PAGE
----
Plymouth theatre's bronze sculpture will be 'UK's largest'
A piece of art inspired by an actor's on-stage pose will be the UK's largest cast bronze sculpture when it goes on display next year.
The 7m (23ft) sculpture, called Messenger, will be installed outside the Theatre Royal Plymouth.
Sculptor Joseph Hillier was inspired to create it by an actor rehearsing Shakespeare's Othello at the theatre.
He said its name refers to the "pivotal" role of a performer to "breathe life into words".
The sculpture, commissioned by the theatre, had a working title of Bianca after the character whose "split-second pose" is the basis for the piece.
"This work offers a young, powerful woman, a potent force about to transform the world by her actions," Mr Hillier said.
"The actor carries the voice of her playwright or director - she carried a message.
"It's a metaphor for what great theatre does," he added.
More than 200 bronze panels are being welded together at the Castle Fine Art Foundry in Llanrhaeadr-ym-Mochnant, Powys, using the technique of lost wax casting.
The sculpture will weigh nine and a half tonnes and is too large to be put together inside the foundry.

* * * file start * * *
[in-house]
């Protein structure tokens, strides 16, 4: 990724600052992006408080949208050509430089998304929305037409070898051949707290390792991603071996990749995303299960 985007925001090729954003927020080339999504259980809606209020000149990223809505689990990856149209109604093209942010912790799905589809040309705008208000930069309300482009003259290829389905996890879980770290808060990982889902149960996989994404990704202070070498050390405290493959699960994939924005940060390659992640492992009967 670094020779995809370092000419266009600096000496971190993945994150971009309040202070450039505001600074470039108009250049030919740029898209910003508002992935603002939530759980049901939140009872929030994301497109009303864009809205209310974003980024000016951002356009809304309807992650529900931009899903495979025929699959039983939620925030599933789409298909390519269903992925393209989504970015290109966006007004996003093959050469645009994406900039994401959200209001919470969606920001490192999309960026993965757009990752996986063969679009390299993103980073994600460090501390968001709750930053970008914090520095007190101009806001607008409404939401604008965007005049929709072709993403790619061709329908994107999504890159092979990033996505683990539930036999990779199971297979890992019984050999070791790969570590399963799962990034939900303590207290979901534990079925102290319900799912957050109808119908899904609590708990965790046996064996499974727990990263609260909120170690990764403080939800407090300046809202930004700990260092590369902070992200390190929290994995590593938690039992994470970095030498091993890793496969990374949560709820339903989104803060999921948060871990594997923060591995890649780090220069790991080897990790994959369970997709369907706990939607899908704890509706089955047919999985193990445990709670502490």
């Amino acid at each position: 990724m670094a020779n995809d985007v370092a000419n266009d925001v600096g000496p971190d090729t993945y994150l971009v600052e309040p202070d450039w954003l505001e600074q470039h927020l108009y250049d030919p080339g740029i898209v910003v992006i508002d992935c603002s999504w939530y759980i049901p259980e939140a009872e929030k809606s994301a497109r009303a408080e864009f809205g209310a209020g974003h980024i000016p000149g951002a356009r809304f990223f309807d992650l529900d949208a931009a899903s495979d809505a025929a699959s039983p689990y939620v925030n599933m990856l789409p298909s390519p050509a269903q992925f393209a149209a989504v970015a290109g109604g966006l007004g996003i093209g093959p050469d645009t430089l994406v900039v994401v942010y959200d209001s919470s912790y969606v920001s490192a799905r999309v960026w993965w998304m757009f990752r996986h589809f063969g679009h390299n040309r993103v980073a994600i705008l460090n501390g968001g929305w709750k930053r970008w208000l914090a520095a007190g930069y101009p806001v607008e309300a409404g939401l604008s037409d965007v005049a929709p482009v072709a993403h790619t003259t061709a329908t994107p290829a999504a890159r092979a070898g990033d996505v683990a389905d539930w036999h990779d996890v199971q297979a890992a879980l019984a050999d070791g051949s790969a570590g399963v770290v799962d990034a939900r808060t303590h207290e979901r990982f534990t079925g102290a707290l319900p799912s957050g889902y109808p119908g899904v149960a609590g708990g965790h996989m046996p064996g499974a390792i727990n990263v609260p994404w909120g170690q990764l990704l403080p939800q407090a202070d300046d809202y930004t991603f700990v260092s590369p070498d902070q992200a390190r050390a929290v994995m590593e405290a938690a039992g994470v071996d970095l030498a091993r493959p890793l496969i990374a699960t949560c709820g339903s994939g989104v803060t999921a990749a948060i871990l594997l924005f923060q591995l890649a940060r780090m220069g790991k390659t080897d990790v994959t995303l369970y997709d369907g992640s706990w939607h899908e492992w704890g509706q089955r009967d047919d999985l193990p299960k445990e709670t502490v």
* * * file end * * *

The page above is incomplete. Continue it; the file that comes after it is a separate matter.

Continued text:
Cornish sculptor Mr Hillier said he was "taken aback" when he first saw the completed leg section.
"It's a really big piece - if I lay on the floor, I'm the size of one of the feet," he said.
It is set to be unveiled at the Theatre Royal in spring next year as part of its £7.5m regeneration project.
Visitors will be able to walk under Messenger's body "into the theatre, like an archway".
- The Theatre Royal said it is "by far" the UK's largest bronze sculpture by volume, at 25.6 cubic metres
- It was created using 3D scans taken from the actor
- It is 7m (23ft) high, 8.7m (29ft) wide and 5,5m (18ft) deep
- It will be made of more than 200 individual bronze panels
- Each panel weighs about 35kg (77lbs)
- In total, 30 craftspeople have worked on the construction